Premodern State Formation and Cross-Cultural Views

In order to understand where the modern state is coming from, and what differentiates it from other or earlier state forms, it is useful to look into processes of premodern state formation as well as into works that compare the western European process of modern state formation with other regions or highlight the influences the oriental world had on the occident. Claessen and Skalnik 1978 and Feinman and Marcus 1998 are overviews of archeological and anthropological research on the “early” or “archaic” state in different world regions, its emergence, functioning, and decline. Blanton and Fargher 2008 looks at the same topic, but from an unconventional perspective, by using rational-choice theory to study collective action as an element in early state formation, thereby questioning some of the core assumptions of more classical studies. Anderson 2013 (two books) locates the modern absolutist state in Europe within a broader historical perspective stretching from Antiquity to feudalism to the modern state. Lieberman 2003 and Hui 2005 are illuminating cross-regional comparisons of state formation processes in East and West. Hobson 2004, finally, shows how western Enlightenment has been influenced by oriental thought, questioning some of the general assumptions about the “autonomous” rise and triumph of the modern western state.

  • Anderson, Perry. Passages from Antiquity to Feudalism. London: Verso, 2013.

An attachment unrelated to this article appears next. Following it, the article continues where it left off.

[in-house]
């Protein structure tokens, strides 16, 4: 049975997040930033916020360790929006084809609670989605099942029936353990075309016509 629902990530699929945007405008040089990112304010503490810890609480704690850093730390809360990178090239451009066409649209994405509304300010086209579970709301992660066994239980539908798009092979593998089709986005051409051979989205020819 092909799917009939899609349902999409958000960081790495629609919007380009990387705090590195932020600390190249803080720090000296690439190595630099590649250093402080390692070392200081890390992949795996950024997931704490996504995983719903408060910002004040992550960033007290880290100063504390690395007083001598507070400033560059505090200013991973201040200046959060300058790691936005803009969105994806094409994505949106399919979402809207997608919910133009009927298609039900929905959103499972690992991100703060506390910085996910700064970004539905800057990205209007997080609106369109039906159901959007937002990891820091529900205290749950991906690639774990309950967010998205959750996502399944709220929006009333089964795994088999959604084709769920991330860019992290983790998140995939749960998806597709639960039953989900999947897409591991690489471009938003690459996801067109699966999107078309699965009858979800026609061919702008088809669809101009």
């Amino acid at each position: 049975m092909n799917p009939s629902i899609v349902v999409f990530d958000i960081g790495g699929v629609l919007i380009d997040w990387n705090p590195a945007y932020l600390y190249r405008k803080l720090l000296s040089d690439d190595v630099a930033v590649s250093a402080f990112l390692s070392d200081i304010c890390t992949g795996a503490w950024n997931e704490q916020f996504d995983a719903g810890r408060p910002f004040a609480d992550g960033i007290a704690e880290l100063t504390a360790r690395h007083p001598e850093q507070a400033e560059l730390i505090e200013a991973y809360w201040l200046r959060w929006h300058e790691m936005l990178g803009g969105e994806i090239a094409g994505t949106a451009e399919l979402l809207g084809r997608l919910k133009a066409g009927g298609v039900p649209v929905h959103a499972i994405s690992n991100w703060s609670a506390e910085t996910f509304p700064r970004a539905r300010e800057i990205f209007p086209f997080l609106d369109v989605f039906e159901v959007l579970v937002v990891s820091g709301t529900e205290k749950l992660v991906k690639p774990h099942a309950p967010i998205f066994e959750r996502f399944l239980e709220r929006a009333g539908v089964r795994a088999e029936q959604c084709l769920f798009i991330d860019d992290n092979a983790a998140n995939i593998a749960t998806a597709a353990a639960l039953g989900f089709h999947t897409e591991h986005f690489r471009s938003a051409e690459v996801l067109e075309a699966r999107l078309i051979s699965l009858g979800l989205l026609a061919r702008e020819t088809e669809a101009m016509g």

E-mail Citation »

    These two books explore the transition from ancient to medieval-feudal modes of production and society formation in both western and eastern Europe as a precursor to the later formation of the absolutist state, thus helping to put the formation of the modern European state into a broader historical and international perspective. First published 1974. Lineages of the Absolutist State (London: Verso, 2013)

  • Blanton, Richard, and Lane Fargher. Collective Action in the Formation of Pre-modern States. New York: Springer, 2008.

    DOI: 10.1007/978-0-387-73877-2E-mail Citation »

    Role of human action (rational-choice theory) at center of study of the formation of premodern states. Theory test of collective action using cross-cultural sample of premodern societies. Findings question dominant view that powerful despotic rulers dominated premodern states and suggest that collective forms of rule account for premodern states’ successful establishment.

  • Claessen, Henri J. M., and Peter Skalnik, eds. The Early State. New York: De Gruyter Mouton, 1978.

    DOI: 10.1515/9783110813326E-mail Citation »

    Comprehensive edited volume discussing theoretically and empirically the emergence of early, premodern states in different world regions and synthesizing theoretical and empirical findings in a concluding part of the book. Good introduction to classic scholarship about the early state.